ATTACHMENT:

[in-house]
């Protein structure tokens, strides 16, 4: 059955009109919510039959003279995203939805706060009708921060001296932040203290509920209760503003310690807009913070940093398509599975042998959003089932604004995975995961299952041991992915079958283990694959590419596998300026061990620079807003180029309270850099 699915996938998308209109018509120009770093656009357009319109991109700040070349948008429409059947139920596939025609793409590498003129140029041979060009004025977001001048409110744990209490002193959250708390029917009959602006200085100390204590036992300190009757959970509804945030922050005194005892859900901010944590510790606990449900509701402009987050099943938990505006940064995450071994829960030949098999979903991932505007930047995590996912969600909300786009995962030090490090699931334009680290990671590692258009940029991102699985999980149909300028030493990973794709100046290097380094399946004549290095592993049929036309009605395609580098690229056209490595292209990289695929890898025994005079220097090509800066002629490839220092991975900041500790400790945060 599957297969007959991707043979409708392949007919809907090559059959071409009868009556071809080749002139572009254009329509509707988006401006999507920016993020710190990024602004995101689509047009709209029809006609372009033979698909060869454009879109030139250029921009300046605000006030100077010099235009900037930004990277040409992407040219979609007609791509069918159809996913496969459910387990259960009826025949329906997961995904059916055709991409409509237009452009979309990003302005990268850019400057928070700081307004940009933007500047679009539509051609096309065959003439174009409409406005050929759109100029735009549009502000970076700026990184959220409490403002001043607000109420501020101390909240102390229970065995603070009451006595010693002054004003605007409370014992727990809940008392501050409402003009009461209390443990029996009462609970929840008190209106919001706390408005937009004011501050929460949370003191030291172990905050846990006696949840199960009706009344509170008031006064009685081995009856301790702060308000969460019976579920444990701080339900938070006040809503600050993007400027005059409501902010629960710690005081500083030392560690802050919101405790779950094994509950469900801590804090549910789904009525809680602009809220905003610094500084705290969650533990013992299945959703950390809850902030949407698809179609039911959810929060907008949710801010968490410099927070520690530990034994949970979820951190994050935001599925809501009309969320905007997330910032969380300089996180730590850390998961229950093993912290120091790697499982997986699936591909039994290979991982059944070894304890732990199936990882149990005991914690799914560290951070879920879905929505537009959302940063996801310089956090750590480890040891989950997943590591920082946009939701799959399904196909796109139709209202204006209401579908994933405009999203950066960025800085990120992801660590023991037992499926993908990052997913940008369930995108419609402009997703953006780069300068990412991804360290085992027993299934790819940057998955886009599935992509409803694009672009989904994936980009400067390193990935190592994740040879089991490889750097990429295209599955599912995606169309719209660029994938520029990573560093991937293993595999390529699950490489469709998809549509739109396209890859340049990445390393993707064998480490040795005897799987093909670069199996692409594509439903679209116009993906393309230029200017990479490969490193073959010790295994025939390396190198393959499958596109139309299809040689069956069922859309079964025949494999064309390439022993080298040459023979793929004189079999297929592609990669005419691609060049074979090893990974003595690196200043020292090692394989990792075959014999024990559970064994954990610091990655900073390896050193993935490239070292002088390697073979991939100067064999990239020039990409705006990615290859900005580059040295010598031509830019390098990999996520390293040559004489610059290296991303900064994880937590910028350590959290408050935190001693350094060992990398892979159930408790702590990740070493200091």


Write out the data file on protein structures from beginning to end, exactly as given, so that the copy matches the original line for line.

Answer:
[in-house]
């Protein structure tokens, strides 16, 4: 059955009109919510039959003279995203939805706060009708921060001296932040203290509920209760503003310690807009913070940093398509599975042998959003089932604004995975995961299952041991992915079958283990694959590419596998300026061990620079807003180029309270850099 699915996938998308209109018509120009770093656009357009319109991109700040070349948008429409059947139920596939025609793409590498003129140029041979060009004025977001001048409110744990209490002193959250708390029917009959602006200085100390204590036992300190009757959970509804945030922050005194005892859900901010944590510790606990449900509701402009987050099943938990505006940064995450071994829960030949098999979903991932505007930047995590996912969600909300786009995962030090490090699931334009680290990671590692258009940029991102699985999980149909300028030493990973794709100046290097380094399946004549290095592993049929036309009605395609580098690229056209490595292209990289695929890898025994005079220097090509800066002629490839220092991975900041500790400790945060 599957297969007959991707043979409708392949007919809907090559059959071409009868009556071809080749002139572009254009329509509707988006401006999507920016993020710190990024602004995101689509047009709209029809006609372009033979698909060869454009879109030139250029921009300046605000006030100077010099235009900037930004990277040409992407040219979609007609791509069918159809996913496969459910387990259960009826025949329906997961995904059916055709991409409509237009452009979309990003302005990268850019400057928070700081307004940009933007500047679009539509051609096309065959003439174009409409406005050929759109100029735009549009502000970076700026990184959220409490403002001043607000109420501020101390909240102390229970065995603070009451006595010693002054004003605007409370014992727990809940008392501050409402003009009461209390443990029996009462609970929840008190209106919001706390408005937009004011501050929460949370003191030291172990905050846990006696949840199960009706009344509170008031006064009685081995009856301790702060308000969460019976579920444990701080339900938070006040809503600050993007400027005059409501902010629960710690005081500083030392560690802050919101405790779950094994509950469900801590804090549910789904009525809680602009809220905003610094500084705290969650533990013992299945959703950390809850902030949407698809179609039911959810929060907008949710801010968490410099927070520690530990034994949970979820951190994050935001599925809501009309969320905007997330910032969380300089996180730590850390998961229950093993912290120091790697499982997986699936591909039994290979991982059944070894304890732990199936990882149990005991914690799914560290951070879920879905929505537009959302940063996801310089956090750590480890040891989950997943590591920082946009939701799959399904196909796109139709209202204006209401579908994933405009999203950066960025800085990120992801660590023991037992499926993908990052997913940008369930995108419609402009997703953006780069300068990412991804360290085992027993299934790819940057998955886009599935992509409803694009672009989904994936980009400067390193990935190592994740040879089991490889750097990429295209599955599912995606169309719209660029994938520029990573560093991937293993595999390529699950490489469709998809549509739109396209890859340049990445390393993707064998480490040795005897799987093909670069199996692409594509439903679209116009993906393309230029200017990479490969490193073959010790295994025939390396190198393959499958596109139309299809040689069956069922859309079964025949494999064309390439022993080298040459023979793929004189079999297929592609990669005419691609060049074979090893990974003595690196200043020292090692394989990792075959014999024990559970064994954990610091990655900073390896050193993935490239070292002088390697073979991939100067064999990239020039990409705006990615290859900005580059040295010598031509830019390098990999996520390293040559004489610059290296991303900064994880937590910028350590959290408050935190001693350094060992990398892979159930408790702590990740070493200091």